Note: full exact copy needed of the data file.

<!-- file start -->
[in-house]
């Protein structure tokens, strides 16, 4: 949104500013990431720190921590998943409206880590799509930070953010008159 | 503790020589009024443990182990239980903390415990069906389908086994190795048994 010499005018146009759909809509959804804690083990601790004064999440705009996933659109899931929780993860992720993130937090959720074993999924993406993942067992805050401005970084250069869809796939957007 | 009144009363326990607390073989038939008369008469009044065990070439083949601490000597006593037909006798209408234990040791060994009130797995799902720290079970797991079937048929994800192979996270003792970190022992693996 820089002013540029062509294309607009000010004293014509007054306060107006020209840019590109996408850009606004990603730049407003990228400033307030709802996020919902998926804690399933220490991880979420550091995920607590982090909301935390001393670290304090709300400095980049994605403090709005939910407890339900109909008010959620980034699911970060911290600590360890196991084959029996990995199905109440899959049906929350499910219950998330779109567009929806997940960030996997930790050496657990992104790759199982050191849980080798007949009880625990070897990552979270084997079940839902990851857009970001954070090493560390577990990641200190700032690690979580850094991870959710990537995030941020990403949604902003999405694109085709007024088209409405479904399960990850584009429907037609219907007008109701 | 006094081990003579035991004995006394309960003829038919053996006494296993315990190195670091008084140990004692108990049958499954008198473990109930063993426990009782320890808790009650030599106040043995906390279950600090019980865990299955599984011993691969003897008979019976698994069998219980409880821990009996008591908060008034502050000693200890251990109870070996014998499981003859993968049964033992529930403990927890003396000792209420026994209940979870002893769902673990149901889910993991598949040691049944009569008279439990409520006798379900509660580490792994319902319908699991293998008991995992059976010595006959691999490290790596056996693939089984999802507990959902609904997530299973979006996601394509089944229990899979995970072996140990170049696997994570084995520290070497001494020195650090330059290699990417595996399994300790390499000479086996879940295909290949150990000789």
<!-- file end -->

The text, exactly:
[in-house]
């Protein structure tokens, strides 16, 4: 949104500013990431720190921590998943409206880590799509930070953010008159 | 503790020589009024443990182990239980903390415990069906389908086994190795048994 010499005018146009759909809509959804804690083990601790004064999440705009996933659109899931929780993860992720993130937090959720074993999924993406993942067992805050401005970084250069869809796939957007 | 009144009363326990607390073989038939008369008469009044065990070439083949601490000597006593037909006798209408234990040791060994009130797995799902720290079970797991079937048929994800192979996270003792970190022992693996 820089002013540029062509294309607009000010004293014509007054306060107006020209840019590109996408850009606004990603730049407003990228400033307030709802996020919902998926804690399933220490991880979420550091995920607590982090909301935390001393670290304090709300400095980049994605403090709005939910407890339900109909008010959620980034699911970060911290600590360890196991084959029996990995199905109440899959049906929350499910219950998330779109567009929806997940960030996997930790050496657990992104790759199982050191849980080798007949009880625990070897990552979270084997079940839902990851857009970001954070090493560390577990990641200190700032690690979580850094991870959710990537995030941020990403949604902003999405694109085709007024088209409405479904399960990850584009429907037609219907007008109701 | 006094081990003579035991004995006394309960003829038919053996006494296993315990190195670091008084140990004692108990049958499954008198473990109930063993426990009782320890808790009650030599106040043995906390279950600090019980865990299955599984011993691969003897008979019976698994069998219980409880821990009996008591908060008034502050000693200890251990109870070996014998499981003859993968049964033992529930403990927890003396000792209420026994209940979870002893769902673990149901889910993991598949040691049944009569008279439990409520006798379900509660580490792994319902319908699991293998008991995992059976010595006959691999490290790596056996693939089984999802507990959902609904997530299973979006996601394509089944229990899979995970072996140990170049696997994570084995520290070497001494020195650090330059290699990417595996399994300790390499000479086996879940295909290949150990000789």